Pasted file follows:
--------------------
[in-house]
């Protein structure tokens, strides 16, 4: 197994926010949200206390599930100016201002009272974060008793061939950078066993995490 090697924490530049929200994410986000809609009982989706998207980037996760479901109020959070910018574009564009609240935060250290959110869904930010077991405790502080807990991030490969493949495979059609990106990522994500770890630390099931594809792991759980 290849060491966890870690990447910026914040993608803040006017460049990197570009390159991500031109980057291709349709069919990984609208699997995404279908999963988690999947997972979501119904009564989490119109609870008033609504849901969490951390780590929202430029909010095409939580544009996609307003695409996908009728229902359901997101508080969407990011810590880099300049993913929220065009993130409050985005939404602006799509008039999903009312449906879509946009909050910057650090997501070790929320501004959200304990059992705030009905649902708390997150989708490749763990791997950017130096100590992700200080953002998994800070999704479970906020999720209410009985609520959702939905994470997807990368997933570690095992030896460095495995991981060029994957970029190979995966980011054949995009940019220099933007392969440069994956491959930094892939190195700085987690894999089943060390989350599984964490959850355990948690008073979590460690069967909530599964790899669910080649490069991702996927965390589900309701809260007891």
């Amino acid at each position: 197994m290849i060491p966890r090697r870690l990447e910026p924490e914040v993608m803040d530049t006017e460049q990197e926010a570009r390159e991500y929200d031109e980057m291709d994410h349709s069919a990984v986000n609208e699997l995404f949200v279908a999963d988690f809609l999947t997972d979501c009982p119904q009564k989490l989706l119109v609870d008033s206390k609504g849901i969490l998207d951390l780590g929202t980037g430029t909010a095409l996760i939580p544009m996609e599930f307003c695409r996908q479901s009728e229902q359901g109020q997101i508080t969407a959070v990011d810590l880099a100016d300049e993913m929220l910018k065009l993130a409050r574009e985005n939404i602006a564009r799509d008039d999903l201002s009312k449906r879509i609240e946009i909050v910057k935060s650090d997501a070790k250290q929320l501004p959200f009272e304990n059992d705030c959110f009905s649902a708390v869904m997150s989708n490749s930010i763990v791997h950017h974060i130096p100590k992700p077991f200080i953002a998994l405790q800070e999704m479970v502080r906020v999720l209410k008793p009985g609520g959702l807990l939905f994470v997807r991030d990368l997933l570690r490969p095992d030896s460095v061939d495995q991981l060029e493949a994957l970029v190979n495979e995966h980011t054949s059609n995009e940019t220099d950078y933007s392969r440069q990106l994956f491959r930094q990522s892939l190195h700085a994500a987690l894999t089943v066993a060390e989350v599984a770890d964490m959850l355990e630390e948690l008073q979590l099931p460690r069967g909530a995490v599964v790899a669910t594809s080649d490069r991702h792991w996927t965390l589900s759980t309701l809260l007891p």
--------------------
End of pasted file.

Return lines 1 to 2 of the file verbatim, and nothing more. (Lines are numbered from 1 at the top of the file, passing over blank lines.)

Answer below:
[in-house]
């Protein structure tokens, strides 16, 4: 197994926010949200206390599930100016201002009272974060008793061939950078066993995490 090697924490530049929200994410986000809609009982989706998207980037996760479901109020959070910018574009564009609240935060250290959110869904930010077991405790502080807990991030490969493949495979059609990106990522994500770890630390099931594809792991759980 290849060491966890870690990447910026914040993608803040006017460049990197570009390159991500031109980057291709349709069919990984609208699997995404279908999963988690999947997972979501119904009564989490119109609870008033609504849901969490951390780590929202430029909010095409939580544009996609307003695409996908009728229902359901997101508080969407990011810590880099300049993913929220065009993130409050985005939404602006799509008039999903009312449906879509946009909050910057650090997501070790929320501004959200304990059992705030009905649902708390997150989708490749763990791997950017130096100590992700200080953002998994800070999704479970906020999720209410009985609520959702939905994470997807990368997933570690095992030896460095495995991981060029994957970029190979995966980011054949995009940019220099933007392969440069994956491959930094892939190195700085987690894999089943060390989350599984964490959850355990948690008073979590460690069967909530599964790899669910080649490069991702996927965390589900309701809260007891």